Sundance Day 4 – Sunday

This is the fifth in a series of Sundance Film Festival entries.

The shuttles at Sundance this year seem slow, there’s more traffic than I ever remember and MORE PEOPLE! So…Sunday I decided to avoid the shuttle buses and stay in one place, Main Street.

I got there first thing in the morning for a panel at the Digital Center in the basement of the Main Street Mall, Podcasting, Vlogging, & The Freedom of Speech. The panelists included Susan Buice of Four Eyed Monsters, explicit podcaster Soccergirl and Atom Films and was moderated by CEO of Weblogs, Inc, Jason Calacanis. Despite some bickering and Jason’s teenage excitement over Soccergirl’s boobs, the most interesting thing was and is that things are-a-changin’ because consumer behaviour has changed; people are ready for downloads like never before, the content is there, iPod and other players bring in portability and more and more people have broadband. Plus this new media is getting easier and easier to use allowing independent artists to keep creating independent media. This is stuff we have heard before. But the fact that the Four Eyed Monsters crew created their own audience of over 50,000 viewers per episode using podcasts and MySpace is pretty phenomenal.

I crossed the street and headed for the Filmmaker’s Lodge to grab a seat for another panel, From the Multiplex to the Living Room: Marketing on the New Documentary Landscape. It was interesting to hear what Peter Broderick (Paradigm Consulting), Lisa Heller (HBO), Diana Holtzberg (Films Transit), Ted Sarandos (Netflix), Daniel Katz (THINKfilm) and Robert West (Working Films) had to say on the topic. Debra Zimmerman (Women Make Movies) lead the pack as a feisty moderator.

“A revolution in distribution has begun for documentary filmmakers,” said Peter Broderick. His take on distribution has changed since his days at Next Wave Films. The distribtion model is in the hands of filmmakers more than every before. “The old guard is being replaced by the new guard, except the old guard just doesn’t know it yet,” he continued.

Ted Sarandos also had some inspiring things to say, “Netflix is a system for democratizing distribution in a very real way.” The service makes more films available to audiences by finding target aundiences instead of mass audiences.

The past 3 years I have written about Slamdance for Documentary Magazine. So I am extra curious about their doc programming. I haven’t had too much time to spend there so I chose one thing to see for sure, Abduction The Megumi Yokota Story by Chris Sheridan and Patty Kim. The film spans 30 years and tells the story of 13 Japanese children that are kidnapped from their homes and taken to North Korea. Abduction follows one family as they search and campaign to find their lost daughter. The editing of the film is really all over the place making it difficult to connect with the characters. However, the 15 person Japanese TV crew certainly created an atmosphere like no other as they shot the Q&A, threw mics about the room, and tossed their lights in the eyes of audience members and the filmmakers alike. I know I’ve said it before, and I hate to be repetitive, but it kills me to sit in a movie at Slamdance and have to bob and weave my head around to read subtitles from my hard-ass seat. The way the bleachers are set up hardly anyone can really see the movie. This does no justice to the film or the filmmakers and I just end up frustrated and exhausted.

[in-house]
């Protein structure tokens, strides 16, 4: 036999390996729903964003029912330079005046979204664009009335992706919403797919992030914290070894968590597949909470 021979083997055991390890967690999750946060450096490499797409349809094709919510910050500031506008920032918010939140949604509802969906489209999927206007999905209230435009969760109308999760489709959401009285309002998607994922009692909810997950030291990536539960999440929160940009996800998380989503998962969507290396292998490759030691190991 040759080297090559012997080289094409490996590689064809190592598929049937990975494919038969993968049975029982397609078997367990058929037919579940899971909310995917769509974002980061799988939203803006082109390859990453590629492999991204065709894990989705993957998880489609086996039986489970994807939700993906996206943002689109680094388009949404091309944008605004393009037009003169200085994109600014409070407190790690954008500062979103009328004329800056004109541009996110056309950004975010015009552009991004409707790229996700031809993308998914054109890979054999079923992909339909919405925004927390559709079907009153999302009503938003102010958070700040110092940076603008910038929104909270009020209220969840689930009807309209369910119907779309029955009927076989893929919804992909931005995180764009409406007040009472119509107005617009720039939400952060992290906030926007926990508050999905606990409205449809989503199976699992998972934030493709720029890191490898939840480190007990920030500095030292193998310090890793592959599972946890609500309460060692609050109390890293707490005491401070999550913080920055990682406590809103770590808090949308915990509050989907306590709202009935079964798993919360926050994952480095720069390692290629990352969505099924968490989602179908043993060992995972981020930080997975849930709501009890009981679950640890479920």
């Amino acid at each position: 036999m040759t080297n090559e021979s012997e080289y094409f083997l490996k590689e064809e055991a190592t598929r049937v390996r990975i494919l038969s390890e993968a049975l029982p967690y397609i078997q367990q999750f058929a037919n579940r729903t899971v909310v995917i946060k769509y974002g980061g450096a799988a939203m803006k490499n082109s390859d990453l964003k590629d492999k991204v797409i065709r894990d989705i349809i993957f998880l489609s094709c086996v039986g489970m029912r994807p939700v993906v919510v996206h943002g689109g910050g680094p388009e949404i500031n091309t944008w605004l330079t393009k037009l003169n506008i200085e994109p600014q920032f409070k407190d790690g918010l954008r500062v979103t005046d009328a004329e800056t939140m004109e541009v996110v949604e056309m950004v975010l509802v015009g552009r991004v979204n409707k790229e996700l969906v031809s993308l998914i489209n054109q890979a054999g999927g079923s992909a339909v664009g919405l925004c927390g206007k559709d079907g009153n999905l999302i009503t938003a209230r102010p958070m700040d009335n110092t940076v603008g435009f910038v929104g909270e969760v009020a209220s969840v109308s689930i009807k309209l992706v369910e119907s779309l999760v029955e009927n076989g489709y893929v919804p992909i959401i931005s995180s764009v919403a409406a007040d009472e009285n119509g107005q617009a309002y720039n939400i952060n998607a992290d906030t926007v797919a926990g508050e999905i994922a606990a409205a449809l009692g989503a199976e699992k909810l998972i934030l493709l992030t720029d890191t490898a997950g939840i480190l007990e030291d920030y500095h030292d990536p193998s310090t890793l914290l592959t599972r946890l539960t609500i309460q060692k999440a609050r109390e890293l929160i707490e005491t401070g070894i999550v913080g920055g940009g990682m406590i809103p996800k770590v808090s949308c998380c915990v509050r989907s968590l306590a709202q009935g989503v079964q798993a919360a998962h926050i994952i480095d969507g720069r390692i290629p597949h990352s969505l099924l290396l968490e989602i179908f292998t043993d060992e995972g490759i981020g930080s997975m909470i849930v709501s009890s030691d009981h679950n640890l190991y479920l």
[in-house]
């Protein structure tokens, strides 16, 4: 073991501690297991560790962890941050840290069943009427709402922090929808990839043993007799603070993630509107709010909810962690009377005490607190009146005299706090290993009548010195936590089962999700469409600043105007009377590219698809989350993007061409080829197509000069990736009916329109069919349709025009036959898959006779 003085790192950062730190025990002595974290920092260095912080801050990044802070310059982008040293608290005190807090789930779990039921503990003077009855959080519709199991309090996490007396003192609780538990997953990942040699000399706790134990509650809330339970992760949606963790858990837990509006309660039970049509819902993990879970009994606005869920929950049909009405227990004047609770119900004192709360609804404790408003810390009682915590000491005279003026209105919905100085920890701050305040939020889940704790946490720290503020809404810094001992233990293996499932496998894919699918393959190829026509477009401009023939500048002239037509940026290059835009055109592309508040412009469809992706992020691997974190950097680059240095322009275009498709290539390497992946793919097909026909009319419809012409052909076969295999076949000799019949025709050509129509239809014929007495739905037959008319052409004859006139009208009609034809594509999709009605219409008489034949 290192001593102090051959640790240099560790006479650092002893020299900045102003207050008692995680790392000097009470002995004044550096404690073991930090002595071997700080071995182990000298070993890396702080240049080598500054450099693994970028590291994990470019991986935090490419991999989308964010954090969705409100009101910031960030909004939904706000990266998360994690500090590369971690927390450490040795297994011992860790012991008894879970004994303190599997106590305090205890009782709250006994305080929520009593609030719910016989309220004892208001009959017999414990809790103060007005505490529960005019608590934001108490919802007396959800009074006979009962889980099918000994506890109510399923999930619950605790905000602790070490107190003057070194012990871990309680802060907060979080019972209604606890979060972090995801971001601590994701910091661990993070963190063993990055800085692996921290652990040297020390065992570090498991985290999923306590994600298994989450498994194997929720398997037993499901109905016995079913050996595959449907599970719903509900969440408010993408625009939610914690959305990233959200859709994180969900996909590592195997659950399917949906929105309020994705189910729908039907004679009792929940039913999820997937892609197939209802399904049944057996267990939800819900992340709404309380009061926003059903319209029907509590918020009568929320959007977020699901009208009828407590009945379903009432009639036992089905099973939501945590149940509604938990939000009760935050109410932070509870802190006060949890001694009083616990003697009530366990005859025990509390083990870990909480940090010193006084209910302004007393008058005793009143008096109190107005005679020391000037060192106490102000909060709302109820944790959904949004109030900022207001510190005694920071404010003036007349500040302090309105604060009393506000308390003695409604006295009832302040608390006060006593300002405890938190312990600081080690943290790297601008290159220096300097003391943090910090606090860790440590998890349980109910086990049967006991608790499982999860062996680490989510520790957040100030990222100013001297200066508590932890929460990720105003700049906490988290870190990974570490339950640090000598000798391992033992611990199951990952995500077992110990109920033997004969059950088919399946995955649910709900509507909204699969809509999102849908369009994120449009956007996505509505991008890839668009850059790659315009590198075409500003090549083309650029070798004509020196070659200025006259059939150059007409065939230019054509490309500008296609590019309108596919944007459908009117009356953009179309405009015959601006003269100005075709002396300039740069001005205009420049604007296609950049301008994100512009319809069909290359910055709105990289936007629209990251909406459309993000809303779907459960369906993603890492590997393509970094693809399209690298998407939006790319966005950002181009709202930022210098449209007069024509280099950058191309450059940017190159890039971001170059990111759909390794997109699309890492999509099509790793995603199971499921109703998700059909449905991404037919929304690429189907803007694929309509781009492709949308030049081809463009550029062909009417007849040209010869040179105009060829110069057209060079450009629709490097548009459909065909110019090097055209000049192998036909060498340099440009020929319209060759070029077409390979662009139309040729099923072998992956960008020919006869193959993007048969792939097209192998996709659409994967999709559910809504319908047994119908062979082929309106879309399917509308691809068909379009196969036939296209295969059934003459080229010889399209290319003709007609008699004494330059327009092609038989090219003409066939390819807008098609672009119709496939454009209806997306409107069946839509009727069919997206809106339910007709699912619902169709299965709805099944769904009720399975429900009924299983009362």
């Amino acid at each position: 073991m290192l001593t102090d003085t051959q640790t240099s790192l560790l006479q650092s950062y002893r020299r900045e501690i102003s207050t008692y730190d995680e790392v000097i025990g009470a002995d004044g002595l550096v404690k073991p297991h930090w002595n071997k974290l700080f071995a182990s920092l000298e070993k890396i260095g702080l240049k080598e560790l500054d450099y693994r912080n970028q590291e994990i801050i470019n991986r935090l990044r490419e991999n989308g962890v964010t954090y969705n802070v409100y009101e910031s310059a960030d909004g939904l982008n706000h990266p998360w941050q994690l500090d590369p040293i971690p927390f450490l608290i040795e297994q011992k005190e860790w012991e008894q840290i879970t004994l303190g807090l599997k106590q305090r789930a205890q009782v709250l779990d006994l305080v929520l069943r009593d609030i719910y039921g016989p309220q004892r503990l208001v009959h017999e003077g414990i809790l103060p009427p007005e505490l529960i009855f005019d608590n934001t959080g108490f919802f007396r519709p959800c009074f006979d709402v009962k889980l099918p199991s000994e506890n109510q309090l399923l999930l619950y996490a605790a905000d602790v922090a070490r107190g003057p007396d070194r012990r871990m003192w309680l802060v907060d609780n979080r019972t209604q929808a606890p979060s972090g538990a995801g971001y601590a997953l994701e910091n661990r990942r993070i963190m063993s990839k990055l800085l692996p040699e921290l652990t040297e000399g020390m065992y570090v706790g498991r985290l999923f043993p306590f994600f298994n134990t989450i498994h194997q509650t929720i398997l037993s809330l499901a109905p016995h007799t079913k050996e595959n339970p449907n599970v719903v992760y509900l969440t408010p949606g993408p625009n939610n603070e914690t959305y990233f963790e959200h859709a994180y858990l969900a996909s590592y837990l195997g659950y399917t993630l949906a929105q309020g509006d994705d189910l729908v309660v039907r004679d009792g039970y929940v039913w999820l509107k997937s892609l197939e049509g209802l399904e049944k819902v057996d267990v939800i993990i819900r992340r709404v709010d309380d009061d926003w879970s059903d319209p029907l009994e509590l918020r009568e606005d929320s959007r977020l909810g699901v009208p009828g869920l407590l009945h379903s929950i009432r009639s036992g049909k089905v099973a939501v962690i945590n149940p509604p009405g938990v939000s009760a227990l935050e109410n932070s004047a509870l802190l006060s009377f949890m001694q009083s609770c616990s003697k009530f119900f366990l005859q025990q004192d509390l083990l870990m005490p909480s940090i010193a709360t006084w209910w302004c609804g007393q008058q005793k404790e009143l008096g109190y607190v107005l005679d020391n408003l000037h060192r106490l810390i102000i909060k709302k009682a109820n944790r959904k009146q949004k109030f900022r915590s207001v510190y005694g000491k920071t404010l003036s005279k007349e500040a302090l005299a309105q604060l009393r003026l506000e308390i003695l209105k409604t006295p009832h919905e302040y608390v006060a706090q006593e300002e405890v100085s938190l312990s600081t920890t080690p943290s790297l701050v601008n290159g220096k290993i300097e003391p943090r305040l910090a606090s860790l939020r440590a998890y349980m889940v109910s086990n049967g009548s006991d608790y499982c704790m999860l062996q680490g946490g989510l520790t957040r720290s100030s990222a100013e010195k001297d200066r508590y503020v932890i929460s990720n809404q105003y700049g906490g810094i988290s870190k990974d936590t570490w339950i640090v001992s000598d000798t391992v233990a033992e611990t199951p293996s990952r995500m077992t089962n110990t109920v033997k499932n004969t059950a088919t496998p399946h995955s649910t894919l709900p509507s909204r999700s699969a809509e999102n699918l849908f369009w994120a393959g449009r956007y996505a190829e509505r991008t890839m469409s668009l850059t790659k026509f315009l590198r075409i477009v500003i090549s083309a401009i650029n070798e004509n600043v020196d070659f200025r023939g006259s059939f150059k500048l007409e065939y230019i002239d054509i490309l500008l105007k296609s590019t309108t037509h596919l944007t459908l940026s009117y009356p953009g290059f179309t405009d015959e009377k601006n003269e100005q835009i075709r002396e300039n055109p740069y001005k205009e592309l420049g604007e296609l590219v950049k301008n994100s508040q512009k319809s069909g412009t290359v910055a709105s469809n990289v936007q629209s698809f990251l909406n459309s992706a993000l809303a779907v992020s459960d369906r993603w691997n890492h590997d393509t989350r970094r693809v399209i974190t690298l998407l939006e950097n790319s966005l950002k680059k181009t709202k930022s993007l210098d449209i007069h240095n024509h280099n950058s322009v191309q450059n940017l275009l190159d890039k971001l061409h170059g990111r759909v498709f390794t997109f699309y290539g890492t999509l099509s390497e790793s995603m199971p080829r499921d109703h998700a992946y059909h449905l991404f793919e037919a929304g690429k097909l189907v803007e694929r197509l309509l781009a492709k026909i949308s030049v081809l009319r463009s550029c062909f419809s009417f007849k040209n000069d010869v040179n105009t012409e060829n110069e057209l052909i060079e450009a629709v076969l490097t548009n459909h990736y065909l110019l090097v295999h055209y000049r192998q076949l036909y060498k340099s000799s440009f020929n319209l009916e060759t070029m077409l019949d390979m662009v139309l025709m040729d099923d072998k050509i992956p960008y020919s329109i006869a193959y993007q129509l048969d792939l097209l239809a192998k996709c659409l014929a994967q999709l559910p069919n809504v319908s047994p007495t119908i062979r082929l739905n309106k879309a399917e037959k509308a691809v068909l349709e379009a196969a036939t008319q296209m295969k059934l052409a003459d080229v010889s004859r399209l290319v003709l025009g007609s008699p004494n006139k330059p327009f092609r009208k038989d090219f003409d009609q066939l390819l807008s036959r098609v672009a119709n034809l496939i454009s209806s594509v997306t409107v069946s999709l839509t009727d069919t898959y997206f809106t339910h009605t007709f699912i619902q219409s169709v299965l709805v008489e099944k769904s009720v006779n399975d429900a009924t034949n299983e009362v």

The Discovery party at Zoom (Robert Redford’s restaurant) was superb and made up for my exhausting experience at Abduction. A great crowd full of documentary filmmakers to meet and talk to, delicious food, a free-flowing bar, henna tattoos, a little gift bag and Al Gore. What more could a Sundancer ask for? The party went into the night and I even got to meet Kitchen Confidential chef and renowned traveler Anthony Bourdain. Stuffed with chocolate covered strawberries we exited into the snowy night to a couple doing performance art in the street. It was beautiful and surreal. Only hoping Day 5 will be as climactic.

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Adrian Belic, Karin Hayes, Amy King and Sarah Jo Marks at the Discovery party.

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I couldn’t help getting a shot with famed traveler, chef and Kitchen Confidential author Anthony Bourdain.

One Response to “Sundance Day 4 – Sunday”

  1. liz Says:

    anthony bourdain is 3 feet taller than you and it’s all his skull!

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